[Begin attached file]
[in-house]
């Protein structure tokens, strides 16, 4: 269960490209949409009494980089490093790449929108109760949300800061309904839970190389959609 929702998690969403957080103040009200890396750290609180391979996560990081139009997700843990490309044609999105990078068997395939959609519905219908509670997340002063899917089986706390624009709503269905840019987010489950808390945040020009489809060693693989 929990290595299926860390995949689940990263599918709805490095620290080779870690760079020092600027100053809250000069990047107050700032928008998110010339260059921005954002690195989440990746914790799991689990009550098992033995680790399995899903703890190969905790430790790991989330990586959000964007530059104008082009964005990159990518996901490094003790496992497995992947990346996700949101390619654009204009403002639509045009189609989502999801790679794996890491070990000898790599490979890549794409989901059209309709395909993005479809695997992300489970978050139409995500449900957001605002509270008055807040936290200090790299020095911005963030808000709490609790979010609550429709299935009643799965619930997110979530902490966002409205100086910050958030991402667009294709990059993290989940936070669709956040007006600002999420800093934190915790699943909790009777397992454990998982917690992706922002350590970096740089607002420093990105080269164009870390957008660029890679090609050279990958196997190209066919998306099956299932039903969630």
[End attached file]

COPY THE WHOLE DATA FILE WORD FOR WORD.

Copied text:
[in-house]
């Protein structure tokens, strides 16, 4: 269960490209949409009494980089490093790449929108109760949300800061309904839970190389959609 929702998690969403957080103040009200890396750290609180391979996560990081139009997700843990490309044609999105990078068997395939959609519905219908509670997340002063899917089986706390624009709503269905840019987010489950808390945040020009489809060693693989 929990290595299926860390995949689940990263599918709805490095620290080779870690760079020092600027100053809250000069990047107050700032928008998110010339260059921005954002690195989440990746914790799991689990009550098992033995680790399995899903703890190969905790430790790991989330990586959000964007530059104008082009964005990159990518996901490094003790496992497995992947990346996700949101390619654009204009403002639509045009189609989502999801790679794996890491070990000898790599490979890549794409989901059209309709395909993005479809695997992300489970978050139409995500449900957001605002509270008055807040936290200090790299020095911005963030808000709490609790979010609550429709299935009643799965619930997110979530902490966002409205100086910050958030991402667009294709990059993290989940936070669709956040007006600002999420800093934190915790699943909790009777397992454990998982917690992706922002350590970096740089607002420093990105080269164009870390957008660029890679090609050279990958196997190209066919998306099956299932039903969630």